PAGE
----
As we travel the Dharma path we:
1. Receive Dharma teachings (through written and spoken word.)
2. Reflect on how these teachings are relevant to our lives.
3. Practice with the teachings and our reflections, either formerly in meditation or informally in ordinary activity.

We need the dynamic marriage of humility and confidence to proceed. Humility to know what we don’t know, and confidence to trust that we can realize the deepest truths of the Buddha’s path.

Wise vs. Obsolete Intentions

Do you know what your intention is right now? As you read this? Pause and reflect.

The Buddha said, “everything rests on the point of intention.” Everything. Our entire practice. Our intentions guide our activity, they direct our choices, they fuel our reactions, and they determine what karma (consequences) sprouts from the seeds of our actions.

We are always being motivated by our intentions, but do we always know by which intentions? Are your intentions ones that lead you toward greater awareness or are they ones that keep you stuck in limited ideas, identity and unskillful behavior patterns? All too often, what I call “obsolete” intentions – that is, intentions that are based on outdated world views, habits and self-image learned early in life – are at the helm.

Obsolete intentions frequently spring from a feeling of insufficiency or deficiency, a perspective that sees oneself – and the world at large – as lacking. Lurking within is a sense of not being enough, of not being good enough, of being fundamentally flawed and inadequate. Without careful attention, these old intentions fuel attempts – and therefore create intentions – toward endlessly improving oneself, toward self-judgment and blame, toward shame and hiding flaws, toward relentlessly trying to get what one feels is lacking (often love, respect, or approval.) All of these old intentions keep us perpetually busy and self-involved, and they reinforce a condition of chronic dissatisfaction.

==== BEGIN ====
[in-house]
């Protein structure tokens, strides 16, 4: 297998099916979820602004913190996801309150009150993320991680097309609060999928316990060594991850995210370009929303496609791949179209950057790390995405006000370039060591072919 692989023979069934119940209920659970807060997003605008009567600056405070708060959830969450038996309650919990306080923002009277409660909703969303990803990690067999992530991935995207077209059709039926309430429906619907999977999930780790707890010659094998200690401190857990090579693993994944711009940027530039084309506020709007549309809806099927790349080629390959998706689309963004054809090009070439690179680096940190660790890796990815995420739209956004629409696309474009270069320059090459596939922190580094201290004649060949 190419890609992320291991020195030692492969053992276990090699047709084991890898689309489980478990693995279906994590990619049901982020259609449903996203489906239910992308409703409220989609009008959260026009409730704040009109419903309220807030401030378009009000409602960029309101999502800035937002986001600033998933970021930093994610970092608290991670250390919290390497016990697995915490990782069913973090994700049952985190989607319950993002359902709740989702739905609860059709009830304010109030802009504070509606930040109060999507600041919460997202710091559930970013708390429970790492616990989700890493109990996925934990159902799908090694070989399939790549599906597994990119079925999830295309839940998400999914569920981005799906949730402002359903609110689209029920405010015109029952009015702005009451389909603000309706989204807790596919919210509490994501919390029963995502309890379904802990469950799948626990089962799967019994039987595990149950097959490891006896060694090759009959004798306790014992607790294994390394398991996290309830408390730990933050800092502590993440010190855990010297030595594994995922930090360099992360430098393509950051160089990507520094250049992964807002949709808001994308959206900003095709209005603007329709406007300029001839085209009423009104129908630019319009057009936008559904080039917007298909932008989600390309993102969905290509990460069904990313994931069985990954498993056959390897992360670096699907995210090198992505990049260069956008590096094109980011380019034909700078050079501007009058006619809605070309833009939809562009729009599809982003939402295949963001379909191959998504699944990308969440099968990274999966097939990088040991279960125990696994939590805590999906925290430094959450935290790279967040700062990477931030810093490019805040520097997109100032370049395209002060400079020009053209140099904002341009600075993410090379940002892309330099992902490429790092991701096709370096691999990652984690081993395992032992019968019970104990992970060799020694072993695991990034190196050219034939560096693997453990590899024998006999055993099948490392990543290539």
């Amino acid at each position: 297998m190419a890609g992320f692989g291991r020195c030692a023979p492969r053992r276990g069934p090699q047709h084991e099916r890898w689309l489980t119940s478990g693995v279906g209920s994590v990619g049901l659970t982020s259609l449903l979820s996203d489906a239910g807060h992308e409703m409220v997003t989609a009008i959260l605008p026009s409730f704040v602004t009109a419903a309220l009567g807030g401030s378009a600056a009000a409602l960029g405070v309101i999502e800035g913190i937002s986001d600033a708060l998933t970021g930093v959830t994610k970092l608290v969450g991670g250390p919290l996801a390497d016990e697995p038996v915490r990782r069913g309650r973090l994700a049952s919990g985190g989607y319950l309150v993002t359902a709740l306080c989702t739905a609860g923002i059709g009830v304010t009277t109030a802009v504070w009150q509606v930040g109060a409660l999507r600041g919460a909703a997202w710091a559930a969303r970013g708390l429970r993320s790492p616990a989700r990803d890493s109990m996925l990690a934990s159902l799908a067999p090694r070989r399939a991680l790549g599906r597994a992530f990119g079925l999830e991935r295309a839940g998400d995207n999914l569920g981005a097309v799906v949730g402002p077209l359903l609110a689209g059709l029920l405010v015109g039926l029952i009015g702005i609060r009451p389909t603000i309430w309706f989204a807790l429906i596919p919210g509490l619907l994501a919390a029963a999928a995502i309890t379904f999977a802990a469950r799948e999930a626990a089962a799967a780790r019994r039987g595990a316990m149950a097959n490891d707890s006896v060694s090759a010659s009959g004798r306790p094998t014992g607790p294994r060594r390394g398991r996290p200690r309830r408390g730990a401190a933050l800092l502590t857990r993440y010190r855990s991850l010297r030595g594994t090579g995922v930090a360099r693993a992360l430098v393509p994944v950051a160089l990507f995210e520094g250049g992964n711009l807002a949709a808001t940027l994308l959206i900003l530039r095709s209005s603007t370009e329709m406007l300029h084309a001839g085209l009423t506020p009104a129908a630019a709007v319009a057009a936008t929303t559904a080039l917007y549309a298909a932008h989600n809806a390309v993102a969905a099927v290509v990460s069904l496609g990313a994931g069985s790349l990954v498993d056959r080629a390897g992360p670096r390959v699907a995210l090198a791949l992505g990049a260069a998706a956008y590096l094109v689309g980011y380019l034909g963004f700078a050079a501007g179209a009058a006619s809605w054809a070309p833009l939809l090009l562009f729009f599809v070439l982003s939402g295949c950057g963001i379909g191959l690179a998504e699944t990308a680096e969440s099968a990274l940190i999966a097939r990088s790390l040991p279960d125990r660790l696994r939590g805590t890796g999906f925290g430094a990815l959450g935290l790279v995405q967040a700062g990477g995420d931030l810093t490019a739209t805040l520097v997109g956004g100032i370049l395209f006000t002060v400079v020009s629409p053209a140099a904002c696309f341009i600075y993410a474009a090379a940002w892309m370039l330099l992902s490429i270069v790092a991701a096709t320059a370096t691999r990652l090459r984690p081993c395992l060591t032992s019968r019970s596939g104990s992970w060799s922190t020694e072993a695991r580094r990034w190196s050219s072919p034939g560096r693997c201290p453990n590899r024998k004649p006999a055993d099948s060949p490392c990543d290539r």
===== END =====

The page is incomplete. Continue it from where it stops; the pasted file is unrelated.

What type of intentions – obsolete or wise – have guided you today? In your conversations? In the character of your self-talk, in your meditation practice, in how you spent your time, or when in difficult circumstances?

Caught in the agitation of our obsolete intentions, we forget the simple wisdom of our practice, of learning to relax into awareness, of greater self-knowledge and responding to ourselves and others with kindness. What are your deepest intentions? Do you seek to learn how to untangle your patterns of suffering? Do you trust the possibility of an inner well-spring of compassion and love?  Do you wish to experience the openness, ease and freedom of seeing beyond the small box of your conditioned ideas?

Suzuki Roshi said, “the most important thing is to remember the most important thing.” Practice is not just remembering to return to the breath, practice is remembering to return to the most important thing.